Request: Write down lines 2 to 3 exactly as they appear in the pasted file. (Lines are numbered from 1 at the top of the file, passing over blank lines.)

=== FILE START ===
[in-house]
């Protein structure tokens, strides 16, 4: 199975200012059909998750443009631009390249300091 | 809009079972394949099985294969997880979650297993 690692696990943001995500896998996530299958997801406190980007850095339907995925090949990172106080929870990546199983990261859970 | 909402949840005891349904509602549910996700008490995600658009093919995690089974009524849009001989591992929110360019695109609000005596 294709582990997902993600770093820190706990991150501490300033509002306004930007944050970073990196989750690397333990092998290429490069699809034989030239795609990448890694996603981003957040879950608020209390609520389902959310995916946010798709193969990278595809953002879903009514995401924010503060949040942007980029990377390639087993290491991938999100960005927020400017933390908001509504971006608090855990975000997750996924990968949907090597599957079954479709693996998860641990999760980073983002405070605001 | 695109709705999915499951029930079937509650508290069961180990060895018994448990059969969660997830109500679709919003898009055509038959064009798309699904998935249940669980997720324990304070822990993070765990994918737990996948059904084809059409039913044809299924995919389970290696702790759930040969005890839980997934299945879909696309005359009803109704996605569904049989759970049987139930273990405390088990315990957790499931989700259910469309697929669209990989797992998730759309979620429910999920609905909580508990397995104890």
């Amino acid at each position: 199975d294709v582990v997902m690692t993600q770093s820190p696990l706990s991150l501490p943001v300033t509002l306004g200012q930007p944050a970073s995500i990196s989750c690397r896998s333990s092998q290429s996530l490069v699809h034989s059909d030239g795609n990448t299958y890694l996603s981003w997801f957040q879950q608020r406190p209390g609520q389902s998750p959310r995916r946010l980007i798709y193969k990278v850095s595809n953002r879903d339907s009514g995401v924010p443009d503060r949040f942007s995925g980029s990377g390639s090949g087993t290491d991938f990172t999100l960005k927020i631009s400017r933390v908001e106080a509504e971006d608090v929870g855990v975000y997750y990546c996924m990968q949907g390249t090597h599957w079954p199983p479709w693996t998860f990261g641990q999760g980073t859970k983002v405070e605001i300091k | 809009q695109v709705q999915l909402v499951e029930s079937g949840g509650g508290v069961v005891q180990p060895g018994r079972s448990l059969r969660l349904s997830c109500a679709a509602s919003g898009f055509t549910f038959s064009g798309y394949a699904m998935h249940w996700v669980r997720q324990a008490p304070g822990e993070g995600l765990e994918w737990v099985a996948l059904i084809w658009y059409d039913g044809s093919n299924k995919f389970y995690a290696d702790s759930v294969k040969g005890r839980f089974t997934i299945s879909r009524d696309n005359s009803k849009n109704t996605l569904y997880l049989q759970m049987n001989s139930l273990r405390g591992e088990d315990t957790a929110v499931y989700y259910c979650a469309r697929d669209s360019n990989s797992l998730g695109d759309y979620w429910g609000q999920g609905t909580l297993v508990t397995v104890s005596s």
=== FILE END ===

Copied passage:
């Protein structure tokens, strides 16, 4: 199975200012059909998750443009631009390249300091 | 809009079972394949099985294969997880979650297993 690692696990943001995500896998996530299958997801406190980007850095339907995925090949990172106080929870990546199983990261859970 | 909402949840005891349904509602549910996700008490995600658009093919995690089974009524849009001989591992929110360019695109609000005596 294709582990997902993600770093820190706990991150501490300033509002306004930007944050970073990196989750690397333990092998290429490069699809034989030239795609990448890694996603981003957040879950608020209390609520389902959310995916946010798709193969990278595809953002879903009514995401924010503060949040942007980029990377390639087993290491991938999100960005927020400017933390908001509504971006608090855990975000997750996924990968949907090597599957079954479709693996998860641990999760980073983002405070605001 | 695109709705999915499951029930079937509650508290069961180990060895018994448990059969969660997830109500679709919003898009055509038959064009798309699904998935249940669980997720324990304070822990993070765990994918737990996948059904084809059409039913044809299924995919389970290696702790759930040969005890839980997934299945879909696309005359009803109704996605569904049989759970049987139930273990405390088990315990957790499931989700259910469309697929669209990989797992998730759309979620429910999920609905909580508990397995104890």
């Amino acid at each position: 199975d294709v582990v997902m690692t993600q770093s820190p696990l706990s991150l501490p943001v300033t509002l306004g200012q930007p944050a970073s995500i990196s989750c690397r896998s333990s092998q290429s996530l490069v699809h034989s059909d030239g795609n990448t299958y890694l996603s981003w997801f957040q879950q608020r406190p209390g609520q389902s998750p959310r995916r946010l980007i798709y193969k990278v850095s595809n953002r879903d339907s009514g995401v924010p443009d503060r949040f942007s995925g980029s990377g390639s090949g087993t290491d991938f990172t999100l960005k927020i631009s400017r933390v908001e106080a509504e971006d608090v929870g855990v975000y997750y990546c996924m990968q949907g390249t090597h599957w079954p199983p479709w693996t998860f990261g641990q999760g980073t859970k983002v405070e605001i300091k | 809009q695109v709705q999915l909402v499951e029930s079937g949840g509650g508290v069961v005891q180990p060895g018994r079972s448990l059969r969660l349904s997830c109500a679709a509602s919003g898009f055509t549910f038959s064009g798309y394949a699904m998935h249940w996700v669980r997720q324990a008490p304070g822990e993070g995600l765990e994918w737990v099985a996948l059904i084809w658009y059409d039913g044809s093919n299924k995919f389970y995690a290696d702790s759930v294969k040969g005890r839980f089974t997934i299945s879909r009524d696309n005359s009803k849009n109704t996605l569904y997880l049989q759970m049987n001989s139930l273990r405390g591992e088990d315990t957790a929110v499931y989700y259910c979650a469309r697929d669209s360019n990989s797992l998730g695109d759309y979620w429910g609000q999920g609905t909580l297993v508990t397995v104890s005596s």